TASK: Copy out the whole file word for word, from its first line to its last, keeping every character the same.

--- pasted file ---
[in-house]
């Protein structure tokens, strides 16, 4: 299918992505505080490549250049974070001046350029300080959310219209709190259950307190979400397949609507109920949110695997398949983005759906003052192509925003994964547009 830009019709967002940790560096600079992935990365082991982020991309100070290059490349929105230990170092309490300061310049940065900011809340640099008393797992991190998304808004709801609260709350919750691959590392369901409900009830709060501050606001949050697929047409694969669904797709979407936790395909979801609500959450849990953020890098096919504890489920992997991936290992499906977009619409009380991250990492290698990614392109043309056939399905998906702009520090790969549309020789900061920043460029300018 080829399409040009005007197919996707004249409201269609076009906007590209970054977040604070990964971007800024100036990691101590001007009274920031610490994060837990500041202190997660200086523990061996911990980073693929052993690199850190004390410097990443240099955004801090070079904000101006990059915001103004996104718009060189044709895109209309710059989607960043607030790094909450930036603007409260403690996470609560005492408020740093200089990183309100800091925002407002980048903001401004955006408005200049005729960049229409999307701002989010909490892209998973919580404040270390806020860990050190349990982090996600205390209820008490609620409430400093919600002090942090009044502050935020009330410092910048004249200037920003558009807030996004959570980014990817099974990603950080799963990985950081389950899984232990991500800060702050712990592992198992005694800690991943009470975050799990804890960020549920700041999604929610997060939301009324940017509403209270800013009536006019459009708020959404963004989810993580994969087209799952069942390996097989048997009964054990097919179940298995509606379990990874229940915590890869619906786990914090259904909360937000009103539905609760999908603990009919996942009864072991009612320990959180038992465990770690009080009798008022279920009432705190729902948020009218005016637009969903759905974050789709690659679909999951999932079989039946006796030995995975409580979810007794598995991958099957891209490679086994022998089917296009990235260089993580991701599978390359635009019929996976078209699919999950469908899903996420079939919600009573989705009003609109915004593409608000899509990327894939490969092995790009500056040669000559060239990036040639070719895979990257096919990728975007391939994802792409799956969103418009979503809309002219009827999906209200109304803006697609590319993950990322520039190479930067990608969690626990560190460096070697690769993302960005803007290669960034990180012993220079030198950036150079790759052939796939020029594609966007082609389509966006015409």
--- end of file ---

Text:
[in-house]
């Protein structure tokens, strides 16, 4: 299918992505505080490549250049974070001046350029300080959310219209709190259950307190979400397949609507109920949110695997398949983005759906003052192509925003994964547009 830009019709967002940790560096600079992935990365082991982020991309100070290059490349929105230990170092309490300061310049940065900011809340640099008393797992991190998304808004709801609260709350919750691959590392369901409900009830709060501050606001949050697929047409694969669904797709979407936790395909979801609500959450849990953020890098096919504890489920992997991936290992499906977009619409009380991250990492290698990614392109043309056939399905998906702009520090790969549309020789900061920043460029300018 080829399409040009005007197919996707004249409201269609076009906007590209970054977040604070990964971007800024100036990691101590001007009274920031610490994060837990500041202190997660200086523990061996911990980073693929052993690199850190004390410097990443240099955004801090070079904000101006990059915001103004996104718009060189044709895109209309710059989607960043607030790094909450930036603007409260403690996470609560005492408020740093200089990183309100800091925002407002980048903001401004955006408005200049005729960049229409999307701002989010909490892209998973919580404040270390806020860990050190349990982090996600205390209820008490609620409430400093919600002090942090009044502050935020009330410092910048004249200037920003558009807030996004959570980014990817099974990603950080799963990985950081389950899984232990991500800060702050712990592992198992005694800690991943009470975050799990804890960020549920700041999604929610997060939301009324940017509403209270800013009536006019459009708020959404963004989810993580994969087209799952069942390996097989048997009964054990097919179940298995509606379990990874229940915590890869619906786990914090259904909360937000009103539905609760999908603990009919996942009864072991009612320990959180038992465990770690009080009798008022279920009432705190729902948020009218005016637009969903759905974050789709690659679909999951999932079989039946006796030995995975409580979810007794598995991958099957891209490679086994022998089917296009990235260089993580991701599978390359635009019929996976078209699919999950469908899903996420079939919600009573989705009003609109915004593409608000899509990327894939490969092995790009500056040669000559060239990036040639070719895979990257096919990728975007391939994802792409799956969103418009979503809309002219009827999906209200109304803006697609590319993950990322520039190479930067990608969690626990560190460096070697690769993302960005803007290669960034990180012993220079030198950036150079790759052939796939020029594609966007082609389509966006015409």